“The Maker movement has brought the pre-1970s world of basement workshops and amateur tinkering into the digital age.”
— The New York Times
If I were to tell you that there’s a forward-looking gathering for DIY technology enthusiasts, hobbyists, tinkerers, engineers, science clubs, students, artists, and commercial exhibitors, is that something you might be interested in?
Huzzah! You’re in luck!
Maker Faire is the greatest show (and tell) on Earth. The event launched in 2006 in the Bay Area and has since grown into a worldwide movement. In 2013, a record 195,000 people attended the two flagship events in the Bay Area and in New York City, and 95 independently-produced “Mini” and “Featured Maker” Faires took place in cities like Santiago, Rome, Oslo and Tokyo.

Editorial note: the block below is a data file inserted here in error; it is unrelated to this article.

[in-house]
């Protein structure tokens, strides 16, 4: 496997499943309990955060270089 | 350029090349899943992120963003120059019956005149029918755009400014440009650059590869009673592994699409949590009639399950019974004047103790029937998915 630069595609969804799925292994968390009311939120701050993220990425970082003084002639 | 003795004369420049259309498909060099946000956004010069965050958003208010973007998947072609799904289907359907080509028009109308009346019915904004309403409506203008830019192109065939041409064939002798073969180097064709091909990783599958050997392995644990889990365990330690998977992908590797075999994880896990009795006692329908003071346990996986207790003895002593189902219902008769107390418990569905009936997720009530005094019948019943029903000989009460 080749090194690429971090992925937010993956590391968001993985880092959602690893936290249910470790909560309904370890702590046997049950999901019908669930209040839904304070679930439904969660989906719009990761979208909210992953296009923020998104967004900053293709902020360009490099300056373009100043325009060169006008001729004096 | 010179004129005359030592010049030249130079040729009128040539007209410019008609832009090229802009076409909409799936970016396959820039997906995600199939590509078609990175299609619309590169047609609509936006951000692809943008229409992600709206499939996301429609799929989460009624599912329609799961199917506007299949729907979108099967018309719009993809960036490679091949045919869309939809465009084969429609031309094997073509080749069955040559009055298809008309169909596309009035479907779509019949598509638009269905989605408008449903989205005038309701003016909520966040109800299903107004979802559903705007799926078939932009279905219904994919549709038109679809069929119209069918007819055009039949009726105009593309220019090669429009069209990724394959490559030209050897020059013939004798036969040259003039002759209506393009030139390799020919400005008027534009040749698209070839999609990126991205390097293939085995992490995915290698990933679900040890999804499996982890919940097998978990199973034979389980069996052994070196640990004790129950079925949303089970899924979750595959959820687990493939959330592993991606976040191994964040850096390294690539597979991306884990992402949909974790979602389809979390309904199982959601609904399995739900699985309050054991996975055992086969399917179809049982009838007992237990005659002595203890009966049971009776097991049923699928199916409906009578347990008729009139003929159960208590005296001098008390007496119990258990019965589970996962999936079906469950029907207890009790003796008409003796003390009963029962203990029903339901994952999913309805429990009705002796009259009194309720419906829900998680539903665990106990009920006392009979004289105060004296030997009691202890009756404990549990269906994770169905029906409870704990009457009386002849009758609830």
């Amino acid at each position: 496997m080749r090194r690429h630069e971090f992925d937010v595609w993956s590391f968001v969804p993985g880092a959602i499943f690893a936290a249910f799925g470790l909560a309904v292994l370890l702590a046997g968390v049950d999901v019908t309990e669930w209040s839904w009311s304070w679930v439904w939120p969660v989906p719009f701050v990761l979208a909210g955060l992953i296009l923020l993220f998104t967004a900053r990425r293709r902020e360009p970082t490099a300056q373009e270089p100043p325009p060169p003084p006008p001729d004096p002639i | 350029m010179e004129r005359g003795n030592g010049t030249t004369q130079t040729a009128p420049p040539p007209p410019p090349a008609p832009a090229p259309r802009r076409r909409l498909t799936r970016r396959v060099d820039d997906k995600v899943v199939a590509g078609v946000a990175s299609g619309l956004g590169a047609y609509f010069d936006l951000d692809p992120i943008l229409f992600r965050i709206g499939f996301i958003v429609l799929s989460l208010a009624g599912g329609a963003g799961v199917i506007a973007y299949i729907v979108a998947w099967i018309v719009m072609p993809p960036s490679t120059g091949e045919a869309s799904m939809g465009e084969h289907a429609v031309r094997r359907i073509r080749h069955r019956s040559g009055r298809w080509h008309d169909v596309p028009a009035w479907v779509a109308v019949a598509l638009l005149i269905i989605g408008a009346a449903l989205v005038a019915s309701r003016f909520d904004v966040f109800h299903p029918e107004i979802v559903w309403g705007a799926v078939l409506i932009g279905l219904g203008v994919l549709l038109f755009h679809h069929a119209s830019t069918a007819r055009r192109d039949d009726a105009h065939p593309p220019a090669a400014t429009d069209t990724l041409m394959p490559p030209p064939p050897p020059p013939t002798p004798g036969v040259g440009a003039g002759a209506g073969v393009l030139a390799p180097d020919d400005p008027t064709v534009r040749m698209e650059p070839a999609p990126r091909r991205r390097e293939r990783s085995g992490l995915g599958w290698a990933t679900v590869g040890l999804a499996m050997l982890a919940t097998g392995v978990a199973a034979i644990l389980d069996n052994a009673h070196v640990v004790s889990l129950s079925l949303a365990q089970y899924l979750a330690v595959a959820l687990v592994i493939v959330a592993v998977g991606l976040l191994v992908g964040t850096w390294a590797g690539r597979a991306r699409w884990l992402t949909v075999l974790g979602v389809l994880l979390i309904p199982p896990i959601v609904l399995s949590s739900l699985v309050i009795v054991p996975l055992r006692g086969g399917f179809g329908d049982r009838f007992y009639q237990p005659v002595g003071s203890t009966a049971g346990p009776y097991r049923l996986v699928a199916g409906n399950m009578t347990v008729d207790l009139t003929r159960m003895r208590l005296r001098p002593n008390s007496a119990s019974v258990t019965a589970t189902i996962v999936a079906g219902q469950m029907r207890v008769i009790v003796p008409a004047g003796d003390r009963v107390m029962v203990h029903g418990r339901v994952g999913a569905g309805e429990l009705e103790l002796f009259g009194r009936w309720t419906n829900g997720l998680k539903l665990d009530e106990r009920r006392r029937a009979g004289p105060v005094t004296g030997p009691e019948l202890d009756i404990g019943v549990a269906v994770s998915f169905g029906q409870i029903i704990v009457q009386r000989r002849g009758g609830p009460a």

At the Maker Faire, folks explore new forms and technologies, showcasing what they’ve built and sharing what they’ve learned as makers. The innovation spans science, engineering, art, performance, and craft.
While the DIY movement has historically taken place in garages, workshops, or on kitchen tables, Maker Faire is helping innovators to come together and celebrate their enthusiasm for the maker movement. Check out the below video to get a sense of what the event is like.
The organizers of Maker Faire, Maker Media, publish MAKE magazine and offer DIY electronics, tools, kits, and books through it’s online and pop-up Maker Shed stores.
On September 20th and 21st in New York, Maker Media celebrates it’s 5th Annual World Maker Faire.